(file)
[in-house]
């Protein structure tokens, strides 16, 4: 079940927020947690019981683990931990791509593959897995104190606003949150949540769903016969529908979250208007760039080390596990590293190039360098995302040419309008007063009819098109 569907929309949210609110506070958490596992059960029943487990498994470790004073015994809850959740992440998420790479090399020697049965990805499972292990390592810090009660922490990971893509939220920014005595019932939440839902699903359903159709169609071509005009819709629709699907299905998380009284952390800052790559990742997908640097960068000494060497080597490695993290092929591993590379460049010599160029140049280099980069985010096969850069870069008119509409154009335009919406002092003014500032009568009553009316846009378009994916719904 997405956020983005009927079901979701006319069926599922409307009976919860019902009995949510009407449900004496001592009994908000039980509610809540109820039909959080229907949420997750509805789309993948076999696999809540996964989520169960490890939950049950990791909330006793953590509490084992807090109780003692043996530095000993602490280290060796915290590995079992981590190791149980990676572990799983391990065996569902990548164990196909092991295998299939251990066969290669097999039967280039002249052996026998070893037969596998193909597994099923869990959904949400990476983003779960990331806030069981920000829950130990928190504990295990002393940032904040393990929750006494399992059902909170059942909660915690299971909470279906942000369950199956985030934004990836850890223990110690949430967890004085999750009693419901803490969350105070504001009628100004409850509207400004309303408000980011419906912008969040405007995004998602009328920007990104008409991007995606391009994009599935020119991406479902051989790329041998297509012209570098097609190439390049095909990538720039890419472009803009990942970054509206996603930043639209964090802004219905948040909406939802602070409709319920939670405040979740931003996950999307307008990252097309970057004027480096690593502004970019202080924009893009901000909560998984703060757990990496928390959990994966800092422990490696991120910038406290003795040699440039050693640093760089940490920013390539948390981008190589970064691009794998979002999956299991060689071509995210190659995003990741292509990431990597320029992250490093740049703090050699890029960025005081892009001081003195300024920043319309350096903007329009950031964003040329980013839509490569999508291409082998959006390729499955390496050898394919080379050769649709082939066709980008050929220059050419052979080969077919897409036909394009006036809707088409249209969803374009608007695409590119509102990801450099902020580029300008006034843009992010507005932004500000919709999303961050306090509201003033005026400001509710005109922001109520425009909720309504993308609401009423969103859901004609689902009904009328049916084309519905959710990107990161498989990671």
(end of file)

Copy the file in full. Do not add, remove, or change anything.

[in-house]
């Protein structure tokens, strides 16, 4: 079940927020947690019981683990931990791509593959897995104190606003949150949540769903016969529908979250208007760039080390596990590293190039360098995302040419309008007063009819098109 569907929309949210609110506070958490596992059960029943487990498994470790004073015994809850959740992440998420790479090399020697049965990805499972292990390592810090009660922490990971893509939220920014005595019932939440839902699903359903159709169609071509005009819709629709699907299905998380009284952390800052790559990742997908640097960068000494060497080597490695993290092929591993590379460049010599160029140049280099980069985010096969850069870069008119509409154009335009919406002092003014500032009568009553009316846009378009994916719904 997405956020983005009927079901979701006319069926599922409307009976919860019902009995949510009407449900004496001592009994908000039980509610809540109820039909959080229907949420997750509805789309993948076999696999809540996964989520169960490890939950049950990791909330006793953590509490084992807090109780003692043996530095000993602490280290060796915290590995079992981590190791149980990676572990799983391990065996569902990548164990196909092991295998299939251990066969290669097999039967280039002249052996026998070893037969596998193909597994099923869990959904949400990476983003779960990331806030069981920000829950130990928190504990295990002393940032904040393990929750006494399992059902909170059942909660915690299971909470279906942000369950199956985030934004990836850890223990110690949430967890004085999750009693419901803490969350105070504001009628100004409850509207400004309303408000980011419906912008969040405007995004998602009328920007990104008409991007995606391009994009599935020119991406479902051989790329041998297509012209570098097609190439390049095909990538720039890419472009803009990942970054509206996603930043639209964090802004219905948040909406939802602070409709319920939670405040979740931003996950999307307008990252097309970057004027480096690593502004970019202080924009893009901000909560998984703060757990990496928390959990994966800092422990490696991120910038406290003795040699440039050693640093760089940490920013390539948390981008190589970064691009794998979002999956299991060689071509995210190659995003990741292509990431990597320029992250490093740049703090050699890029960025005081892009001081003195300024920043319309350096903007329009950031964003040329980013839509490569999508291409082998959006390729499955390496050898394919080379050769649709082939066709980008050929220059050419052979080969077919897409036909394009006036809707088409249209969803374009608007695409590119509102990801450099902020580029300008006034843009992010507005932004500000919709999303961050306090509201003033005026400001509710005109922001109520425009909720309504993308609401009423969103859901004609689902009904009328049916084309519905959710990107990161498989990671």